Dear Apple: Good Luck Against The Smartphone Black Market : All Tech Considered The new iPhone's fingerprint recognition technology is the company's first major effort to combat smartphone theft. But with an insatiable global appetite for the devices, will it really make a difference?

Dear Apple: Good Luck Against The Smartphone Black Market

Dear Apple: Good Luck Against The Smartphone Black Market

  • Download
  • <iframe src="" width="100%" height="290" frameborder="0" scrolling="no" title="NPR embedded audio player">
  • Transcript

Apple's fingerprint technology is an effort to combat smartphone theft. Ng Han Guan/AP hide caption

toggle caption
Ng Han Guan/AP

Apple's fingerprint technology is an effort to combat smartphone theft.

Ng Han Guan/AP

Last week, Apple introduced two new iPhones with new features, including fingerprint recognition on one model, and extra password protections. But the new technology is up against a sophisticated black market that has had years to grow and adapt to meet the world's desire for smartphones.

To call smartphone-related crime an epidemic is not an exaggeration. By one estimate, more than 4,000 phones are stolen every day in the United States.

Last year the crime rate in New York City rose after years of declines. The reason? Fifteen thousand people reported a stolen phone.

Jessica Ingle was one; her phone was stolen in a crowded bar. "I didn't even notice it," she says. "They must be experienced or something at doing it without people noticing."

Pick Up The Phone

Over the summer, I spent a day driving around Brooklyn, hitting up places that advertise on Craigslist saying, "We buy used iPhones."

I brought an iPhone 4 I borrowed from my co-worker, which she had wiped.

Over the phone, a buyer named John agreed to meet me on the street in a rundown part of town.

John spotted me right away. We shook hands, and he took me inside a beauty parlor, where women sat underneath hair dryers. They hardly looked up from their magazines as John introduced me to his business partner. This guy picked up the phone, flicked through several screens, and said, "How much do you want for it?"

I didn't sell it.

I'll just say it: It didn't seem to me like these guys were too concerned where the phone came from. They also seemed pretty confident after looking at a phone that had been wiped that they would be able to sell it on, no problem.

— Ilya Marritz, WNYC

The weird thing, Ingle says, is that the thief actually left her wallet in her handbag. Only the phone was missing; it was never found.

Officers are doing their best to fight crime, says Pat Timlin, a former deputy commissioner in the New York City Police Department. But the odds are against them. Smartphones are easy to grab, he says, and they're almost as liquid as cash.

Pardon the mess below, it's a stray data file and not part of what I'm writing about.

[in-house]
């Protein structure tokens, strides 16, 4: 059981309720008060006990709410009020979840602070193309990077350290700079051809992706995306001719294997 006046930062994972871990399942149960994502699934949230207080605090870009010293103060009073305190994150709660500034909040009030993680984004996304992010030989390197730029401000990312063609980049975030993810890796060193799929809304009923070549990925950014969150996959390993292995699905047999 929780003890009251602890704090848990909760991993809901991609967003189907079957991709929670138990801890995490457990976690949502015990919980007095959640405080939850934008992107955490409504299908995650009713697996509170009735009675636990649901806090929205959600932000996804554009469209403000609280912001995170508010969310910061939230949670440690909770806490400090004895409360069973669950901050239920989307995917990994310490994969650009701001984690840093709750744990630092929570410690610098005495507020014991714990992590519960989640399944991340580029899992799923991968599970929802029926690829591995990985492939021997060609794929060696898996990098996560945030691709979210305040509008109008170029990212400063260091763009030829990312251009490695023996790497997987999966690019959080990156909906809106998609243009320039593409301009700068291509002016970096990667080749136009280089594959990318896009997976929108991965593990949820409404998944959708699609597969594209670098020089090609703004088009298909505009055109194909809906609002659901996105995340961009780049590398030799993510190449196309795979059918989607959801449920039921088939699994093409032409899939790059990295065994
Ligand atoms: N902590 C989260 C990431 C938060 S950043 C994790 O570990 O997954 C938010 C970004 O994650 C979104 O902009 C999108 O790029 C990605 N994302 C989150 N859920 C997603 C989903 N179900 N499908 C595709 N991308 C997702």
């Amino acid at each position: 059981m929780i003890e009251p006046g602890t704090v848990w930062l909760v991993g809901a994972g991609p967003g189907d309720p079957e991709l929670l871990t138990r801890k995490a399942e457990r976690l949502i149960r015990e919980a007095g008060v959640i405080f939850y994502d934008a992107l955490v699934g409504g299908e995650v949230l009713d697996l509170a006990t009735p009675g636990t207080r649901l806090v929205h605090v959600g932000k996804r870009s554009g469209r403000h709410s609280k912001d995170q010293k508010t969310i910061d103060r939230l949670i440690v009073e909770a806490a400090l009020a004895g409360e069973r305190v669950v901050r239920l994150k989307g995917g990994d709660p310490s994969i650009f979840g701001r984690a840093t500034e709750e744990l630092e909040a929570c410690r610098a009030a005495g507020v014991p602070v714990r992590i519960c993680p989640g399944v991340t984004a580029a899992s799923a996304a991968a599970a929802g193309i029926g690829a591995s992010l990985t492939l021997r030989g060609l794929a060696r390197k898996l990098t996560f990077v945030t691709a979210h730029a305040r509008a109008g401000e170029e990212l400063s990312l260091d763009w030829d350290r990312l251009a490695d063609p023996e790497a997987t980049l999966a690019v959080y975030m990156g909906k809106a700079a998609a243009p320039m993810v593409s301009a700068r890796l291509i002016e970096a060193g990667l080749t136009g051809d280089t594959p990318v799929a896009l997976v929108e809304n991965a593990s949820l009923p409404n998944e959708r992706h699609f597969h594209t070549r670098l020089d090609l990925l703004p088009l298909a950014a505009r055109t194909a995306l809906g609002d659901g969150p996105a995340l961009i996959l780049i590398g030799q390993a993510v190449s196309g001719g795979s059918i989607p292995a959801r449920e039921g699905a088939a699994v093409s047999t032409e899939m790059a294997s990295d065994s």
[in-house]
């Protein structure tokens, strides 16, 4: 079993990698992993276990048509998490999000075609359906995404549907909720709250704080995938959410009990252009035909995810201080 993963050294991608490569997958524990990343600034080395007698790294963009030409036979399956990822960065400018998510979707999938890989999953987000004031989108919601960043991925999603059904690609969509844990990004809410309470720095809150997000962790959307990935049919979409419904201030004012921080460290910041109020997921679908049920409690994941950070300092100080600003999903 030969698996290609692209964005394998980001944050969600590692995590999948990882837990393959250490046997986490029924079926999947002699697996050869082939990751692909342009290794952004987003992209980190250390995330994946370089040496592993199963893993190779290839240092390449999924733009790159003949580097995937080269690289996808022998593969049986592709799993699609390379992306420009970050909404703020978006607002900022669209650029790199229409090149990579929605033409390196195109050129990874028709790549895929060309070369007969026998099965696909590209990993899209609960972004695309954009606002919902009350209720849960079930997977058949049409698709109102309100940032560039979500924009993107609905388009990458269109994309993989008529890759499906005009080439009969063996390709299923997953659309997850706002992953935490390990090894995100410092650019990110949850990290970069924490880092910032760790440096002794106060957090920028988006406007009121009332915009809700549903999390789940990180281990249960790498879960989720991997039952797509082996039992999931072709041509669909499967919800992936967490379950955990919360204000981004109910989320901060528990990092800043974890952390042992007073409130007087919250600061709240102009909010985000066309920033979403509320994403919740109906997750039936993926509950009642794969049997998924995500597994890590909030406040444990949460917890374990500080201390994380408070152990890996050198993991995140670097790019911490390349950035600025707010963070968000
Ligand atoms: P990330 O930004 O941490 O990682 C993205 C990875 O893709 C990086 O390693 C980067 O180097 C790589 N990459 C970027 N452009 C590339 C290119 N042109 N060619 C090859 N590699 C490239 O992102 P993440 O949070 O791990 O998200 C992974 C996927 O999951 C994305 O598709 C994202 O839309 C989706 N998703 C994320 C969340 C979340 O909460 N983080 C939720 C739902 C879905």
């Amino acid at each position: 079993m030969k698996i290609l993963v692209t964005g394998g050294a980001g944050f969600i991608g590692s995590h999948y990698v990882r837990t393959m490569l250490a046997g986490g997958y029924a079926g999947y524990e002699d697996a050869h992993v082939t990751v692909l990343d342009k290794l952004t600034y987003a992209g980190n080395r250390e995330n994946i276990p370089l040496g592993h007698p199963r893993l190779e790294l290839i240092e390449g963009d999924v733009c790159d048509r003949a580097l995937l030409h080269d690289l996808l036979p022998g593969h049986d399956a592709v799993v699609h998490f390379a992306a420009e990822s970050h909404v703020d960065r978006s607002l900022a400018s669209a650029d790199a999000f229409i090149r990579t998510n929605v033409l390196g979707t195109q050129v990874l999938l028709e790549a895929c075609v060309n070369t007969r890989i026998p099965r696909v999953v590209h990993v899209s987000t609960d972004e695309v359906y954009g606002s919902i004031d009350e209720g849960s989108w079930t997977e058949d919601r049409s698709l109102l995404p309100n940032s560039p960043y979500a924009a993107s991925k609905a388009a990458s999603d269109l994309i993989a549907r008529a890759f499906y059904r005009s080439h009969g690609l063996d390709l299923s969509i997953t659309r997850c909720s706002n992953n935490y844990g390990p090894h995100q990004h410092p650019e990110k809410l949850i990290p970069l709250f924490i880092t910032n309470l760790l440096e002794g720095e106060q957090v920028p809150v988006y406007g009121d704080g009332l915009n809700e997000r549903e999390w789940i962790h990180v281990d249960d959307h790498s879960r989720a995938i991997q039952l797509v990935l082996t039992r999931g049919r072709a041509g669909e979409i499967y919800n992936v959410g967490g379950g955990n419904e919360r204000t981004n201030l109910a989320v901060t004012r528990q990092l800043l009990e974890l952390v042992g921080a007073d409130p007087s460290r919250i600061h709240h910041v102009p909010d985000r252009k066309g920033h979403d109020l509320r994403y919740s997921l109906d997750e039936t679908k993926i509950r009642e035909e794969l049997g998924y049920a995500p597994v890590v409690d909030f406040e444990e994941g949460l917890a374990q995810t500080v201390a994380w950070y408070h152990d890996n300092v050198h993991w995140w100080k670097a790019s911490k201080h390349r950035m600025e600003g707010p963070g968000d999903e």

Tracking The Black Market

An insatiable appetite for smartphones has turned the black market into a global enterprise, efficiently sending ill-gotten gadgets wherever demand is greatest.

But no one has a complete picture of the size or scope of the black market. One can only catch it in glimpses.

In a report for NYPD, Timlin found stolen phones changing hands all over the city. "We saw bodegas, we saw local laundromats, and we saw back-alley sales," he says.

In March, the California attorney general announced the arrests of two individuals who allegedly paid homeless people to buy discounted phones on a two-year contract, and then shipped the devices in bulk to Hong Kong.

There, phones can sell for $2,000 each — 10 times as much as in the states. The accused allegedly took in almost $4 million in less than a year.

Larger Than Thefts

"I hate the guys who do this type of stuff," says Marc Rogers of the online security firm Lookout. He is a hacker who frequents forums where information on the black market for cellphones is exchanged. He says that in the global game of cat and mouse, the mouse is usually faster.

For example, some European authorities created blacklists, where users could report stolen phones and block them from being used again on other networks. But Rogers says criminals quickly realized that by shipping devices to foreign countries, they could sidestep the blacklists and probably sell for close to retail price.

Law enforcement tends to focus on thefts on the street and in subways. But Rogers believes police will only make progress when the black market itself is squeezed.

He says the security features in Apple's new operating system, like fingerprint ID and the requirement that you enter a password before resetting the phone, are a good start.

"Ultimately, it would be fantastic if we could get it set up so once a device is stolen, the only value there is from the parts," he says.

New York police will be on high alert when Apple's new iPhone goes on sale Friday. Since the first iPhone debuted six years ago, they've noticed that every new Apple product comes with a spike in street crime.